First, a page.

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Mira Costa Graduate Spotlight: Jesse Wilson, Class of 2005

As Mira Costa High School celebrates its 60th year this week, Patch walks back, decade by decade, to see what memories and wisdom former Mustangs have to share about their alma mater.

Jesse Wilson recalls making drip castles in the sands of Manhattan Beach and a teacher who taught him respect for creativity, discipline and rebellion.

Manhattan Beach Patch: You graduated from Mira Costa in 2005. What did you enjoy most about the school?

Jesse Wilson: I enjoyed the early morning ceramics classes, the late afternoon baseball classes, the midday Spanish class field trips to Amigos Tacos.

Patch: Do you have any friends from high that you continue to be good friends with?

Wilson: Absolutely! In fact, I have two roommates from Mira Costa who I currently live with outside of Eugene, OR. Most of my friends from Mira Costa are scattered up and down the West Coast, thus justifying countless roadtrips from B.C. to Baja and back again.

Patch: What was the most important thing you got out of Costa?

Wilson: "Play hard, play smart, play like it is your last game."  —Costa baseball

Patch: Which MCHS teacher made a lasting impression on you?

Wilson: Mr. [William] Brown during sophomore English class. Mr. Brown was the most respectful man I have ever met. He demonstrated the utmost respect for students and faculty; respect for knowledge and the power of an educated mind; respect for poetry, for martial arts, for the stars above and for the earth below; for adherence and for discipline, as well as respect for creativity and rebellion. For these reasons, I respect Mr. Brown for having the greatest influence on my Costa experience.

Patch: Where did you go to college, what degrees do you have and what jobs have you held/profession are you in?

Wilson: I graduated from the University of Oregon in March of 2010 with a degree in Environmental Geography. I am currently employed as an adjunct professor in the landscape architecture department teaching urban farming to university students of all walks and from all disciplines. (Wilson teaches organic farming methods and advocates planting edible gardens that can include perennial fruit trees and berry patches.)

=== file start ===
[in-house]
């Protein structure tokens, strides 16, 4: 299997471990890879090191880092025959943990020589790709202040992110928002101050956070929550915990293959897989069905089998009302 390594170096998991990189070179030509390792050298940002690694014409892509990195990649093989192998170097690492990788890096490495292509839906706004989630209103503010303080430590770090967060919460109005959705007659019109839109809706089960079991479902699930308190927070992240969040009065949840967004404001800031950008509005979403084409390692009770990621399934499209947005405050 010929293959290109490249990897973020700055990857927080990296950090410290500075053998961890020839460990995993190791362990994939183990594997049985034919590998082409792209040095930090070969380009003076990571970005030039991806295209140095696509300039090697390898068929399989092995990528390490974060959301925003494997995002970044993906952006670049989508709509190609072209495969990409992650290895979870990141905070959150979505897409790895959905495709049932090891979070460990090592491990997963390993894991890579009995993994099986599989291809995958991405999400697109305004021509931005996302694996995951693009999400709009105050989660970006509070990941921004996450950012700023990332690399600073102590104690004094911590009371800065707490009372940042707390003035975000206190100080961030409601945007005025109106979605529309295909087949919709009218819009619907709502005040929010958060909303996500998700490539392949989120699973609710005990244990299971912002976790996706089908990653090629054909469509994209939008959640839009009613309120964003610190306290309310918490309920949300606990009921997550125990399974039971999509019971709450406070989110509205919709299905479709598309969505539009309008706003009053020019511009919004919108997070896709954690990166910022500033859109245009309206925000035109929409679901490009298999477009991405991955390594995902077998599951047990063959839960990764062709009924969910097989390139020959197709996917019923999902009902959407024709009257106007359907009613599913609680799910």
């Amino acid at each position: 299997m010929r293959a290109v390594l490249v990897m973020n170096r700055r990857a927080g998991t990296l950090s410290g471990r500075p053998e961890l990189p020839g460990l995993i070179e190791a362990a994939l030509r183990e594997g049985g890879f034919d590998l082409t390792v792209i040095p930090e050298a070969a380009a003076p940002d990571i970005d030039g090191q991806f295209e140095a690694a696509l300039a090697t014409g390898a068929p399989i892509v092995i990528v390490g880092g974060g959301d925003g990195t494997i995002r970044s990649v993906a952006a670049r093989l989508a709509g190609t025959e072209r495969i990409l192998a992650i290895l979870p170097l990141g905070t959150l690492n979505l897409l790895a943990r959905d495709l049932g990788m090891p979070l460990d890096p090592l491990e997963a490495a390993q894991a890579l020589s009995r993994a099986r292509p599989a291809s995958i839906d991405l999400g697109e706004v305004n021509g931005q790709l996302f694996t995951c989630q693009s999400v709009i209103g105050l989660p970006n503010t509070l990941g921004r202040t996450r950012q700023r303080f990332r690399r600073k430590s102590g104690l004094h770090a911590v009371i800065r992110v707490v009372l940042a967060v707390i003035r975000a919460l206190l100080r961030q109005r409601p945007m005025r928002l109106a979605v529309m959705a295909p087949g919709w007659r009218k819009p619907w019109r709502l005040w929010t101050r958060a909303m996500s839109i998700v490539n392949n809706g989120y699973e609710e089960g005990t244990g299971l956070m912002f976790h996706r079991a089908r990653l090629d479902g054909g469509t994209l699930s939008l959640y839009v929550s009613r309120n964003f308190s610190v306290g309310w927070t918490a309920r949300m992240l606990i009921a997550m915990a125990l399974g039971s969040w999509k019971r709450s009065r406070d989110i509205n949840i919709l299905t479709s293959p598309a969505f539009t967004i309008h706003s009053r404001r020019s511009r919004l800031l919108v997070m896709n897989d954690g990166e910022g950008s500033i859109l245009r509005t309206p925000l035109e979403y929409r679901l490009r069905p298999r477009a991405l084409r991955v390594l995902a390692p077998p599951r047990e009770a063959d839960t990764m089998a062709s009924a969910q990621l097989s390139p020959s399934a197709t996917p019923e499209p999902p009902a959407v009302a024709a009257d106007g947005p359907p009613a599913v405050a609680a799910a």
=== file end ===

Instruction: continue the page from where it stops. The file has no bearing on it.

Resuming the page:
Patch: Who else in your family attended Costa?

Wilson: My mom graduated in '69, I think. Valerie Maxwell.

Patch: What did you do for fun during your high school days?

Wilson: Surfing, baseball, tidepooling in [Palos Verdes], gardening, garage sale hunting, fruit tree foraging, eating at El Tarasco, and building drip [sand] castles at Marine.

Patch: What was your favorite hangout spot?

Wilson: Marine Street down at the beach.

Patch: What was a favorite activity or accomplishment you enjoyed?

Wilson: We had end-of-the-year banquets for our baseball team every year, and I always looked forward to them. There would be a summary of the season and then the coaches would present season highlights. It was a great recap of everything and you'd hear personal stories recounted from the coaches. It was cool to see all of us dressed up and it was a great way to end the season each year.

Patch: What song reminds you of high school?

Wilson: "Society" by Pennywise and "(Sittin' On) The Dock Of The Bay" by Otis Redding.

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